Federal prosecutors want to pursue the death penalty for Pittsburgh synagogue shooting suspect Robert Bowers.
U.S. Attorney Scott Brady said they are seeking Attorney General Jeff Sessions' approval for the move, according to the Associated Press.
Eleven people were killed and six others wounded, including four police officers, after Bowers walked into the Tree of Life Synagogue in Pittsburgh on Saturday morning and opened fire while making comments about mass-killing Jews, officials said. Bowers was wounded by police responding to the shooting and surrendered.
Brady said multiple search warrants have been issued as part of an investigation into the trucker.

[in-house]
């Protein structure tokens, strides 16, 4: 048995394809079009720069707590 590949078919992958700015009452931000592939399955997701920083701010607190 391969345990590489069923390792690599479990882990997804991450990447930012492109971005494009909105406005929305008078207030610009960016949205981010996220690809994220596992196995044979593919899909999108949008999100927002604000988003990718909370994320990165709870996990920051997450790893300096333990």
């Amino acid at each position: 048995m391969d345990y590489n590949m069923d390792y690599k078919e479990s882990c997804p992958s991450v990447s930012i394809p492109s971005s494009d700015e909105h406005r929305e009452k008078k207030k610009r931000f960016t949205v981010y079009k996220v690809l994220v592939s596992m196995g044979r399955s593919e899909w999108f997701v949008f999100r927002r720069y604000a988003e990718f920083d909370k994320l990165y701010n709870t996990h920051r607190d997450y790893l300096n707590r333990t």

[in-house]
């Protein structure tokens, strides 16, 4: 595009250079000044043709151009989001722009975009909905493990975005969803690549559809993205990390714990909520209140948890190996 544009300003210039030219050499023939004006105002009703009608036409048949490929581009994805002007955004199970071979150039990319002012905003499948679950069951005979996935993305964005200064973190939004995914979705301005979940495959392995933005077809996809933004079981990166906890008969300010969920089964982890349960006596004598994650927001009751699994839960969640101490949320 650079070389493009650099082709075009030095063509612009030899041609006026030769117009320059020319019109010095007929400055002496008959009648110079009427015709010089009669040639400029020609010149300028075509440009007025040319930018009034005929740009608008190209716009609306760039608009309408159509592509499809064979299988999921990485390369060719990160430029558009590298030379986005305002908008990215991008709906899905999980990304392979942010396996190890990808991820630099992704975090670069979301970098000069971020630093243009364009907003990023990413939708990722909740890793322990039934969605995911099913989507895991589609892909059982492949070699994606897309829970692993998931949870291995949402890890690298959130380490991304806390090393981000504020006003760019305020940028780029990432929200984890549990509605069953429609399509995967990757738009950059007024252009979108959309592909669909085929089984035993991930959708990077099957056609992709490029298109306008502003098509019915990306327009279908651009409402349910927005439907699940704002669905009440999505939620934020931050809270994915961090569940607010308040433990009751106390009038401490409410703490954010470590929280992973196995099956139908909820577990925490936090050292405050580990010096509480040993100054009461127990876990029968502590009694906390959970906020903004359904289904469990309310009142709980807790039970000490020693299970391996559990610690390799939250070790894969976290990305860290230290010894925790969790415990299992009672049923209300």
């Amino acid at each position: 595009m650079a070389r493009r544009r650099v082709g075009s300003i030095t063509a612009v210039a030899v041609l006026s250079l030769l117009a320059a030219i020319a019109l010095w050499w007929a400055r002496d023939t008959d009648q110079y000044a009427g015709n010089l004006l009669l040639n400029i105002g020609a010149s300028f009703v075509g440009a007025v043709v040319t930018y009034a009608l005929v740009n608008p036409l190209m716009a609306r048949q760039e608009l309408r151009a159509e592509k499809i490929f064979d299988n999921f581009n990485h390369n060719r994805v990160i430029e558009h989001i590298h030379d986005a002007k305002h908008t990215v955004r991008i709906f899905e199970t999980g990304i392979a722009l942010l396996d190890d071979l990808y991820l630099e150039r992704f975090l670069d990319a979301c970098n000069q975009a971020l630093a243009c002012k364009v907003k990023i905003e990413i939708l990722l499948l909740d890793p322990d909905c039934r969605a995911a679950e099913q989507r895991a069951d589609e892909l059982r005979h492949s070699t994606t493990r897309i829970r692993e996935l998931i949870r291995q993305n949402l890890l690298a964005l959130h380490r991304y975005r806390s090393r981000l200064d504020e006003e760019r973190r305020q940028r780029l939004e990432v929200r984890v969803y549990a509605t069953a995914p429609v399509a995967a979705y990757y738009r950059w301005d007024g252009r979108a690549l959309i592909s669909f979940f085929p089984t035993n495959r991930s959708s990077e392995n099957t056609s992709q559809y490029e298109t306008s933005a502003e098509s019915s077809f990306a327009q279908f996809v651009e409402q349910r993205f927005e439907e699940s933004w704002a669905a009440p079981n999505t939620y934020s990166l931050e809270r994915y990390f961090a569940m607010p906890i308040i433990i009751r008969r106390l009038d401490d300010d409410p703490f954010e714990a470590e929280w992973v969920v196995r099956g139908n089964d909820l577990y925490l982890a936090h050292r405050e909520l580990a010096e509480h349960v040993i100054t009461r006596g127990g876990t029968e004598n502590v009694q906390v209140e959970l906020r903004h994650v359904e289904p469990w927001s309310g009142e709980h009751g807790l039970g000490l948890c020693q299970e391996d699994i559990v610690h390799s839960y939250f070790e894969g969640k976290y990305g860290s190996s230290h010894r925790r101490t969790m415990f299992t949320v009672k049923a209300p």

Sessions opened the door to the death penalty Saturday when he said the DOJ was filing federal hate crime charges against Bowers.
“Hatred and violence on the basis of religion can have no place in our society,” Sessions said. “Every American has the right to attend their house of worship in safety."
He described the massacre as "reprehensible and utterly repugnant to the values of this nation."
[Opinion: I'm a Squirrel Hill Jew, and you cannot break me]
Earlier in the day Saturday, President Trump called the mass shooting an " anti-Semitic act" and said such crimes should result in the death penalty. He lamented that these types of cases can take years to make their way through appeals courts and said laws on capital punishment should be more harsh.
"They should pay the ultimate price," he said of people who commit mass murder in places of worship and other areas where people gather. "I have felt that way for a long time."
Bowers, 46, faces 29 separate federal charges, including hate crimes. Of those charges, a majority are punishable by death.
Bowers' first court appearance is scheduled for Monday at 1:30 p.m.